Monday, April 9, 2012

A Tale of Marketing and Customer Service

Is there a connection between marketing and customer service? Should there be a connection? As a marketing and branding professional, my answer is an emphatic “yes.” But sometimes, I wonder how many businesses understand this connection.

Recently, I had an experience that, sadly, probably wasn’t too unique. All of the interactions lacked attention to customer service. If I had never heard that “the customer is always right” or “service with a smile” or knew that some companies pride themselves on their emphasis on providing excellent customer service (Zappos, Starbucks, Disney, etc.), I wouldn’t be so upset. But in today’s challenging economy, service is the one characteristic that sets a business apart from the competition.

Here’s what happened. I have a 10-year-old SUV that although it looks almost new, it lives outside instead of in the garage. As a result, its enemies include the weather, gardeners, and dirt. So, I use a cover, and it was time to get a new one.

Thanks to Google, I found four dealers within 25 miles of my home. I visited all four dealers websites and sent emails to each dealer’s parts department. I provided my vehicle’s model and year, and asked if each had the appropriate cover, and if not, where I might be able to order one. Since the vehicle is 10 years old, it is important to note that newer models are a different size (both length and width).

Here were the responses I received:

[1] One dealer sent an email indicating that it could not order the car cover since my vehicle was too old – but recommended that I check retail stores, such as, Pep Boys or Auto Zone. (Note, I checked several retail stores first before reaching out to the dealers and all suggested that I contact the manufacturer because they did not carry customized car covers - they only sold one-size-fits all covers, and they do not fit all vehicles.)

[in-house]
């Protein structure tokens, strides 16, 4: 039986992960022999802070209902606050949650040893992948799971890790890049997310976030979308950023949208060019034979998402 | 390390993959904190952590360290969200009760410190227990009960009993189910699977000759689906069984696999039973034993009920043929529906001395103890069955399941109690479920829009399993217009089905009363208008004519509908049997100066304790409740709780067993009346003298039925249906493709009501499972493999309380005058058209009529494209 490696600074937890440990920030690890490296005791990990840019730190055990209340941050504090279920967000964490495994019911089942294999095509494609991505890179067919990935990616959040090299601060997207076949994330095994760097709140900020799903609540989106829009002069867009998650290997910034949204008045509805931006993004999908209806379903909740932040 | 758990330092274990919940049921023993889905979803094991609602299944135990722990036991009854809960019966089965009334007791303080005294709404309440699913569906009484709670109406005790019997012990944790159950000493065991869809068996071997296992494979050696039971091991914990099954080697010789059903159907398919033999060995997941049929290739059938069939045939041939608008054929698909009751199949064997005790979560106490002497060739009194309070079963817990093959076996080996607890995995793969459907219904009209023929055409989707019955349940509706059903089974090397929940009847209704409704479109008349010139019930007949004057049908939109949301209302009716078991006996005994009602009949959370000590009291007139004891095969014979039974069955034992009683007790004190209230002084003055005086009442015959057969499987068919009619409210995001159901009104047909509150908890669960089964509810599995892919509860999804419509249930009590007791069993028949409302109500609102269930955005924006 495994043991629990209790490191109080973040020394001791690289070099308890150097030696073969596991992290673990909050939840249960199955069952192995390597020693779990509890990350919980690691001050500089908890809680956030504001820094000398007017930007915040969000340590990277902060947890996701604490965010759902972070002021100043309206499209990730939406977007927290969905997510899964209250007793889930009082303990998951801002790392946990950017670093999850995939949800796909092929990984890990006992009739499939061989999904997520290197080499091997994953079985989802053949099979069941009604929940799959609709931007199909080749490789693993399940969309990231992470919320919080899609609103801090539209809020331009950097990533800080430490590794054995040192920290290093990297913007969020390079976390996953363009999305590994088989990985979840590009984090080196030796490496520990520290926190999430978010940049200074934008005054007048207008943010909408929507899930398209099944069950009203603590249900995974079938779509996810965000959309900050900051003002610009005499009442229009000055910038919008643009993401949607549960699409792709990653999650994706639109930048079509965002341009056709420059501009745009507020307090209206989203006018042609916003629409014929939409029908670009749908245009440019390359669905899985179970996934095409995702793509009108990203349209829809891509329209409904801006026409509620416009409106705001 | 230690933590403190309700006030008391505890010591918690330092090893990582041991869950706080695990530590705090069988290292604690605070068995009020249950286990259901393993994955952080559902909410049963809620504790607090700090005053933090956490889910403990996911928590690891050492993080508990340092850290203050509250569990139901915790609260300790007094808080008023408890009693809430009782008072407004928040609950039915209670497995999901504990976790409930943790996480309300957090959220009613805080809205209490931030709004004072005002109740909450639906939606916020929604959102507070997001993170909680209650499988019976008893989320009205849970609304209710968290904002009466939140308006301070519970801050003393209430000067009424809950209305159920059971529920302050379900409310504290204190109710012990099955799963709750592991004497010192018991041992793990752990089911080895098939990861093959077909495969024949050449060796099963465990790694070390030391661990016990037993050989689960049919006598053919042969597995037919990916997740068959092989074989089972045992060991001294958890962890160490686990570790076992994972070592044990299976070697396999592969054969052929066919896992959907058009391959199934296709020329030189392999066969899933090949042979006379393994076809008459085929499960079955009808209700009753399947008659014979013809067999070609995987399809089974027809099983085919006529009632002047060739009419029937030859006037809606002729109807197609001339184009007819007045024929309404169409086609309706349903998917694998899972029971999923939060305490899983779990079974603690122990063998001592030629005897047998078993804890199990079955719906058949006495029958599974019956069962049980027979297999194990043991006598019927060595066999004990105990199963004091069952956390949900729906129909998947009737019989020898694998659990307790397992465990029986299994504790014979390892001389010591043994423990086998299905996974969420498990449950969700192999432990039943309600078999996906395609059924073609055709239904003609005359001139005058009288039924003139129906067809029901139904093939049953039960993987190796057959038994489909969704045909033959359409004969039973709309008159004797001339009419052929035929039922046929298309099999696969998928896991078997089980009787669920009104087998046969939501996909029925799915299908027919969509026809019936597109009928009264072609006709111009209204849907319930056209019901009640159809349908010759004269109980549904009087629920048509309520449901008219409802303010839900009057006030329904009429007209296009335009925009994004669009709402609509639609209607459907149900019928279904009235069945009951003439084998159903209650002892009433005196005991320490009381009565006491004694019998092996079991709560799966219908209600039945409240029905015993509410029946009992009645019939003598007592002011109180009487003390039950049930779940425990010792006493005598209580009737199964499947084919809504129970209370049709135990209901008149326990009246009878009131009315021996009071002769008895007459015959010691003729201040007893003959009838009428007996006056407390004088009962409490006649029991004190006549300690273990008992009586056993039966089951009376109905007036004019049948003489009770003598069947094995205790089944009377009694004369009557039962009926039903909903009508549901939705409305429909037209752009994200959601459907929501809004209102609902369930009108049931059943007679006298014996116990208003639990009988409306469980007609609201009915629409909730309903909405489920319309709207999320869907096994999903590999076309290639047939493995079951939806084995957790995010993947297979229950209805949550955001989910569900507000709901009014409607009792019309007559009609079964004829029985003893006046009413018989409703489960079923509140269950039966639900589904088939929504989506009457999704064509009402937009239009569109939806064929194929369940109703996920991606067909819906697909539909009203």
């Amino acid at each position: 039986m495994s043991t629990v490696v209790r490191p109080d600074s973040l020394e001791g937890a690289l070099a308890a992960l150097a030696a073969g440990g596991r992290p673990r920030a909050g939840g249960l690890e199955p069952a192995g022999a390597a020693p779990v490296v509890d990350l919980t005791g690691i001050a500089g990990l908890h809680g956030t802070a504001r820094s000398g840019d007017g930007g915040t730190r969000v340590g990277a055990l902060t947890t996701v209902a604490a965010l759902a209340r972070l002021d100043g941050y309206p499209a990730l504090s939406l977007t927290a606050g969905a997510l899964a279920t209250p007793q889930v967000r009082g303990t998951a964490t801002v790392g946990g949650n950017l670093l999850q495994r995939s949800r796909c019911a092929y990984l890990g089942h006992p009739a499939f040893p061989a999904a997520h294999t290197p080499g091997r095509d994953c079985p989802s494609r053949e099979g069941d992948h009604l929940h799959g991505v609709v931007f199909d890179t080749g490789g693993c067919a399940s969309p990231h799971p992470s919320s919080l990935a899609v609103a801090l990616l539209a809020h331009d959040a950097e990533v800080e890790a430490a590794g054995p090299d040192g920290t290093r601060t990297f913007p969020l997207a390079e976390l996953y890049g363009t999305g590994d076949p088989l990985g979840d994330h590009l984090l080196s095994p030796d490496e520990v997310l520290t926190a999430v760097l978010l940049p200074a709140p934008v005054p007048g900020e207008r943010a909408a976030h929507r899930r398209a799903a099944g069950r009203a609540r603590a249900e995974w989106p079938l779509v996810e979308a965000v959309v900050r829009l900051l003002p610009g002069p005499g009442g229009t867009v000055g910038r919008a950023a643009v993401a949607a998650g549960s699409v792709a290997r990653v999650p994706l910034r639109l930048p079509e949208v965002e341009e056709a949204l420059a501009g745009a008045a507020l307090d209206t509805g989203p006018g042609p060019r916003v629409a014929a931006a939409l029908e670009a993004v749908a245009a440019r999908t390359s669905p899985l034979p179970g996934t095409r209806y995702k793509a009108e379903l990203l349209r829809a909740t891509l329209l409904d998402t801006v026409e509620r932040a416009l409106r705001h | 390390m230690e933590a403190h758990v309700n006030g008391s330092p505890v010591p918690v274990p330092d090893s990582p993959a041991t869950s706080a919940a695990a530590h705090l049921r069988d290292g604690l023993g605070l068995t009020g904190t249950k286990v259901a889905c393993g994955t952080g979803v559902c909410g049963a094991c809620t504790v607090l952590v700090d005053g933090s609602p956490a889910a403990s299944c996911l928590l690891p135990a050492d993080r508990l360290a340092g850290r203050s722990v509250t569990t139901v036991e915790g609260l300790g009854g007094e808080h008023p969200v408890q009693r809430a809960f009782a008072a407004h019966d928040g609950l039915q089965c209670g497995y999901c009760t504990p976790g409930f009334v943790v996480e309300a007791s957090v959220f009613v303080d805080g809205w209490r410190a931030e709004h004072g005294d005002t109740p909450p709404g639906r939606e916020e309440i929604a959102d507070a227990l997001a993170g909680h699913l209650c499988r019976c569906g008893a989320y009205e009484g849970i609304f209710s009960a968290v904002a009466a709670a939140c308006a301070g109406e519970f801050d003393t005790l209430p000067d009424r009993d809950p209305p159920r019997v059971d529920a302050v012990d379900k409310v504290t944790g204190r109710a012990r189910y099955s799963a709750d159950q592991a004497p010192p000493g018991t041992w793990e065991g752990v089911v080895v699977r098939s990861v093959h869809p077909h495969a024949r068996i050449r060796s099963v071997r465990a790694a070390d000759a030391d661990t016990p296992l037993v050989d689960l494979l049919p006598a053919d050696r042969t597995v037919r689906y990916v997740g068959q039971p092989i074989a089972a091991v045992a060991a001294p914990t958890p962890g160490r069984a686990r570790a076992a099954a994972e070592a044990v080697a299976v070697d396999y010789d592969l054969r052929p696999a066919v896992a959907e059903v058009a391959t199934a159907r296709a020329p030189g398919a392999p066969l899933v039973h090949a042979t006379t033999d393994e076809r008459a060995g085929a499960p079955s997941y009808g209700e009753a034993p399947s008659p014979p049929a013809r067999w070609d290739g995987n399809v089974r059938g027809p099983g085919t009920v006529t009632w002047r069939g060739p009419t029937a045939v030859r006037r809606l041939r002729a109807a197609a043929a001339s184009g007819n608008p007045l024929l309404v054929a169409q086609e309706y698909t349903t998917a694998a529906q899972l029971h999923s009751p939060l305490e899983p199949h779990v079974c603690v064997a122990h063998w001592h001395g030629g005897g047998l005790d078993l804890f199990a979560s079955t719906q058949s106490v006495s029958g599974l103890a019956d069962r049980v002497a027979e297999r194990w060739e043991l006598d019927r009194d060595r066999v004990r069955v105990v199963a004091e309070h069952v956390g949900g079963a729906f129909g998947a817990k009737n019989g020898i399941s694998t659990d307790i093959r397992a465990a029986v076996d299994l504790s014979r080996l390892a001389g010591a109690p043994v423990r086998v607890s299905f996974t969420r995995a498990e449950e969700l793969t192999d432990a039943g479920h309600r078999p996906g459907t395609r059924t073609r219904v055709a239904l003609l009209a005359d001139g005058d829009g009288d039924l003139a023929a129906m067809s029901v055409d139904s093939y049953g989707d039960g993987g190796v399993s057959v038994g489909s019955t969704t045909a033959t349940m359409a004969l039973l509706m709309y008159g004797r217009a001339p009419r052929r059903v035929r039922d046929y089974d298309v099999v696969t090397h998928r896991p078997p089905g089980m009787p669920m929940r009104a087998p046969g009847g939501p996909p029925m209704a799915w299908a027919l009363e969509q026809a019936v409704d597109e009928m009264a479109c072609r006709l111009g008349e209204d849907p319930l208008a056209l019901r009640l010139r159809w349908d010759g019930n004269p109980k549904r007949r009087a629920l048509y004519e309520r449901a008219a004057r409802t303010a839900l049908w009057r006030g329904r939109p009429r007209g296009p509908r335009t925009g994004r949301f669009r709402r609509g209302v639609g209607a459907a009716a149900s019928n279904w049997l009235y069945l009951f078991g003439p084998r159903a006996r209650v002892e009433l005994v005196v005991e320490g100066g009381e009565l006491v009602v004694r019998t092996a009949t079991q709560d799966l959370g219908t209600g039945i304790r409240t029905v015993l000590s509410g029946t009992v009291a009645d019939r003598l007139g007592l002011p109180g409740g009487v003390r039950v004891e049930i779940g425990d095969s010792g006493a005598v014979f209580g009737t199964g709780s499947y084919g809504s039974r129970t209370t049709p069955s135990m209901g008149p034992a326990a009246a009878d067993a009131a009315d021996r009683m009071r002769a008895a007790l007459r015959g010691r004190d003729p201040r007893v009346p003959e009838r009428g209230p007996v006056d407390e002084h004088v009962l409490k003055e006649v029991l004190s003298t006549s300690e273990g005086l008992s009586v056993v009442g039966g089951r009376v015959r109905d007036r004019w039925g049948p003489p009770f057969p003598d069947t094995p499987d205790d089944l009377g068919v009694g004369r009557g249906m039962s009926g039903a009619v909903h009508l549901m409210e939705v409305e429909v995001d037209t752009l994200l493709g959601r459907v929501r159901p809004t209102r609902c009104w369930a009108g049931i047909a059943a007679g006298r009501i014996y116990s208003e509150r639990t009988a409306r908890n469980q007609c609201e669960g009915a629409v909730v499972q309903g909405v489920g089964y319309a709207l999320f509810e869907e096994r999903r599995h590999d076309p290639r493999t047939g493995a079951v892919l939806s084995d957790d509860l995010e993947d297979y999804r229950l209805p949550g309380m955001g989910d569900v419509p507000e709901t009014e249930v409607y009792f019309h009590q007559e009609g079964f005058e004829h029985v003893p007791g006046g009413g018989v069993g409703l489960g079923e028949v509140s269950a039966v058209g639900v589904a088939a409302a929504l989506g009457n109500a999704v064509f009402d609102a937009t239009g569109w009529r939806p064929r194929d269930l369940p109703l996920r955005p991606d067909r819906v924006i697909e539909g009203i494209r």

[2] The second dealer sent an email and asked me to call the parts department but did not provide the phone number.

[3] A third dealer sent an email thanking me for my inquiry and offered to assist me with buying a new vehicle – but totally ignored my request about the car cover. Here is a portion of the email that I received: “I would surely enjoy the opportunity to assist you in your vehicle selection and purchasing needs because we have the most extensive inventory of new and pre-owned vehicles of any dealer in Southern California.”

[4] The fourth dealer sent an email saying that my request would be forwarded to the right person and that I would receive a response shortly – but after a week, I had not received another email.

While it seems as if I were searching for the equivalent of a needle in a haystack, let’s consider the marketing opportunity. Had I been the employee who received the email request, I would have followed up with the manufacturer to determine the best option for obtaining the cover. If the manufacturer did not have the cover, I would have done some online research to find the cover that would fit the exact specifications of the customer’s vehicle. If I did not have the authority to authorize a purchase, I would have found the proper employee who had the authority. I would then have determined the price – either with a small percentage for the dealership or not – and let the customer know. If the customer agreed to the purchase, I would have taken care of purchasing it and then determined whether to deliver it to the dealership or the customer’s home.

Unfortunately, none of these dealerships offered any form of customer service, and as a result, they lost a customer. Think how happy I would have been to receive an email or phone call alerting me that a cover had been found. Since I definitely wanted to make a purchase and stated that fact up front, the dealer that located a cover would have won a customer for life. In addition, I would have been effusive with my word-of-mouth promotion for the successful dealer. Alas, no one stepped up – instead, my request was thrown aside as either unimportant or a waste of time.